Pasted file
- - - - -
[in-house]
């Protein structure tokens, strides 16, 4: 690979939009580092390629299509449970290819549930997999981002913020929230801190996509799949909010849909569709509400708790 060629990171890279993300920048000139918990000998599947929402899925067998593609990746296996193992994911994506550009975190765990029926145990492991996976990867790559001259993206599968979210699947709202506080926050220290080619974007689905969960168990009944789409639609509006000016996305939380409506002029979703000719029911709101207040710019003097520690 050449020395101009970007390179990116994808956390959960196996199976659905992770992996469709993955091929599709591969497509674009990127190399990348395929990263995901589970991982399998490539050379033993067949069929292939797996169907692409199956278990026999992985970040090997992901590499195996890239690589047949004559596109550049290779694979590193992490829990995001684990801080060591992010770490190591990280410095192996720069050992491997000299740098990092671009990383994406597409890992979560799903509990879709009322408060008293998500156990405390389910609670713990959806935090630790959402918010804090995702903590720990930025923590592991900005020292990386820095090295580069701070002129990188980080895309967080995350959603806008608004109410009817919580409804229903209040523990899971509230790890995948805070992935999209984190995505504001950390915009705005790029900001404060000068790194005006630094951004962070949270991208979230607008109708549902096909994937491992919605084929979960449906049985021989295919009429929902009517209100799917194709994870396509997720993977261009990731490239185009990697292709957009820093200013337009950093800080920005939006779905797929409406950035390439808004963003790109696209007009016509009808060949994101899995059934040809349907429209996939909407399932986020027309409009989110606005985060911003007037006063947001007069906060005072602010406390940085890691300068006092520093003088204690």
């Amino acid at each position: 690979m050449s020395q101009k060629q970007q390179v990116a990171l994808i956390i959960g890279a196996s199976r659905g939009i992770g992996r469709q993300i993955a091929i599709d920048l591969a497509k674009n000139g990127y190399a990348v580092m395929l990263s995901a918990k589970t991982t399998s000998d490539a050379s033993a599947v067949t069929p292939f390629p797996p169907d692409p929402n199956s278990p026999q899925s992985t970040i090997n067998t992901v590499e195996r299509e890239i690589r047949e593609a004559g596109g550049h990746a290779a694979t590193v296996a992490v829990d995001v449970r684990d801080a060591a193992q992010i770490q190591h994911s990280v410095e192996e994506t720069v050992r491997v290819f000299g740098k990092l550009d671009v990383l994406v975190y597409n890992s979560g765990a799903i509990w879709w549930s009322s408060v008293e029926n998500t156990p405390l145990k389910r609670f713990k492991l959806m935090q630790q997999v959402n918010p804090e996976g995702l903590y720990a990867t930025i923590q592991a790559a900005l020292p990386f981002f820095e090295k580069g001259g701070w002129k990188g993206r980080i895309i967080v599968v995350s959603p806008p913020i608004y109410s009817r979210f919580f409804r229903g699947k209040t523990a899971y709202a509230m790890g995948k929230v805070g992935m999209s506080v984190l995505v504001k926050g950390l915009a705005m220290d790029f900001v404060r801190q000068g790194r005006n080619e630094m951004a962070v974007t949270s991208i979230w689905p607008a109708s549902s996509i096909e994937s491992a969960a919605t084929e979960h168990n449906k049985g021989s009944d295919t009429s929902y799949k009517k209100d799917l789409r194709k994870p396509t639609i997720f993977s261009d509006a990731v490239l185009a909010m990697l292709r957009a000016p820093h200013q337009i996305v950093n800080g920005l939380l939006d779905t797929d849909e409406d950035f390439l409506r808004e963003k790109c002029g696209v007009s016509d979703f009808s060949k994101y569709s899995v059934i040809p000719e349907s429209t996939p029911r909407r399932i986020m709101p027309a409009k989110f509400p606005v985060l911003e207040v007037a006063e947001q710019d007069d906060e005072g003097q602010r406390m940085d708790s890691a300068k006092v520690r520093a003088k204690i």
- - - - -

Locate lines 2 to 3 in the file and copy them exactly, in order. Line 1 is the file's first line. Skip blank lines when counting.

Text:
């Protein structure tokens, strides 16, 4: 690979939009580092390629299509449970290819549930997999981002913020929230801190996509799949909010849909569709509400708790 060629990171890279993300920048000139918990000998599947929402899925067998593609990746296996193992994911994506550009975190765990029926145990492991996976990867790559001259993206599968979210699947709202506080926050220290080619974007689905969960168990009944789409639609509006000016996305939380409506002029979703000719029911709101207040710019003097520690 050449020395101009970007390179990116994808956390959960196996199976659905992770992996469709993955091929599709591969497509674009990127190399990348395929990263995901589970991982399998490539050379033993067949069929292939797996169907692409199956278990026999992985970040090997992901590499195996890239690589047949004559596109550049290779694979590193992490829990995001684990801080060591992010770490190591990280410095192996720069050992491997000299740098990092671009990383994406597409890992979560799903509990879709009322408060008293998500156990405390389910609670713990959806935090630790959402918010804090995702903590720990930025923590592991900005020292990386820095090295580069701070002129990188980080895309967080995350959603806008608004109410009817919580409804229903209040523990899971509230790890995948805070992935999209984190995505504001950390915009705005790029900001404060000068790194005006630094951004962070949270991208979230607008109708549902096909994937491992919605084929979960449906049985021989295919009429929902009517209100799917194709994870396509997720993977261009990731490239185009990697292709957009820093200013337009950093800080920005939006779905797929409406950035390439808004963003790109696209007009016509009808060949994101899995059934040809349907429209996939909407399932986020027309409009989110606005985060911003007037006063947001007069906060005072602010406390940085890691300068006092520093003088204690």
């Amino acid at each position: 690979m050449s020395q101009k060629q970007q390179v990116a990171l994808i956390i959960g890279a196996s199976r659905g939009i992770g992996r469709q993300i993955a091929i599709d920048l591969a497509k674009n000139g990127y190399a990348v580092m395929l990263s995901a918990k589970t991982t399998s000998d490539a050379s033993a599947v067949t069929p292939f390629p797996p169907d692409p929402n199956s278990p026999q899925s992985t970040i090997n067998t992901v590499e195996r299509e890239i690589r047949e593609a004559g596109g550049h990746a290779a694979t590193v296996a992490v829990d995001v449970r684990d801080a060591a193992q992010i770490q190591h994911s990280v410095e192996e994506t720069v050992r491997v290819f000299g740098k990092l550009d671009v990383l994406v975190y597409n890992s979560g765990a799903i509990w879709w549930s009322s408060v008293e029926n998500t156990p405390l145990k389910r609670f713990k492991l959806m935090q630790q997999v959402n918010p804090e996976g995702l903590y720990a990867t930025i923590q592991a790559a900005l020292p990386f981002f820095e090295k580069g001259g701070w002129k990188g993206r980080i895309i967080v599968v995350s959603p806008p913020i608004y109410s009817r979210f919580f409804r229903g699947k209040t523990a899971y709202a509230m790890g995948k929230v805070g992935m999209s506080v984190l995505v504001k926050g950390l915009a705005m220290d790029f900001v404060r801190q000068g790194r005006n080619e630094m951004a962070v974007t949270s991208i979230w689905p607008a109708s549902s996509i096909e994937s491992a969960a919605t084929e979960h168990n449906k049985g021989s009944d295919t009429s929902y799949k009517k209100d799917l789409r194709k994870p396509t639609i997720f993977s261009d509006a990731v490239l185009a909010m990697l292709r957009a000016p820093h200013q337009i996305v950093n800080g920005l939380l939006d779905t797929d849909e409406d950035f390439l409506r808004e963003k790109c002029g696209v007009s016509d979703f009808s060949k994101y569709s899995v059934i040809p000719e349907s429209t996939p029911r909407r399932i986020m709101p027309a409009k989110f509400p606005v985060l911003e207040v007037a006063e947001q710019d007069d906060e005072g003097q602010r406390m940085d708790s890691a300068k006092v520690r520093a003088k204690i």